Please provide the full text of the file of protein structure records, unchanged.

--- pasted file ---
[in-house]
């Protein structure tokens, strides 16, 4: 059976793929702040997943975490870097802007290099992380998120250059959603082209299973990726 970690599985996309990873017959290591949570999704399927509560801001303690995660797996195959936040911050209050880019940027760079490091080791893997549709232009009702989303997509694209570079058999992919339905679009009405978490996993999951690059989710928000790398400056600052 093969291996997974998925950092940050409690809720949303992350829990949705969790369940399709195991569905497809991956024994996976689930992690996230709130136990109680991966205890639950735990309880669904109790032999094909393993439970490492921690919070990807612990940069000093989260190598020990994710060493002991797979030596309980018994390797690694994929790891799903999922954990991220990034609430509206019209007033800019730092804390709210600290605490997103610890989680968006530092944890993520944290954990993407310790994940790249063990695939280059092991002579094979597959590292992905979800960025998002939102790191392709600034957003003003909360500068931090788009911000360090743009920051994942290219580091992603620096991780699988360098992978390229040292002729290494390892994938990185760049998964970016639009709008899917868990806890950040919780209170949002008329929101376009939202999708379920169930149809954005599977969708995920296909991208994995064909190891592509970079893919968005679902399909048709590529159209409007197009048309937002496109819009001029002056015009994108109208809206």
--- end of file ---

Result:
[in-house]
């Protein structure tokens, strides 16, 4: 059976793929702040997943975490870097802007290099992380998120250059959603082209299973990726 970690599985996309990873017959290591949570999704399927509560801001303690995660797996195959936040911050209050880019940027760079490091080791893997549709232009009702989303997509694209570079058999992919339905679009009405978490996993999951690059989710928000790398400056600052 093969291996997974998925950092940050409690809720949303992350829990949705969790369940399709195991569905497809991956024994996976689930992690996230709130136990109680991966205890639950735990309880669904109790032999094909393993439970490492921690919070990807612990940069000093989260190598020990994710060493002991797979030596309980018994390797690694994929790891799903999922954990991220990034609430509206019209007033800019730092804390709210600290605490997103610890989680968006530092944890993520944290954990993407310790994940790249063990695939280059092991002579094979597959590292992905979800960025998002939102790191392709600034957003003003909360500068931090788009911000360090743009920051994942290219580091992603620096991780699988360098992978390229040292002729290494390892994938990185760049998964970016639009709008899917868990806890950040919780209170949002008329929101376009939202999708379920169930149809954005599977969708995920296909991208994995064909190891592509970079893919968005679902399909048709590529159209409007197009048309937002496109819009001029002056015009994108109208809206």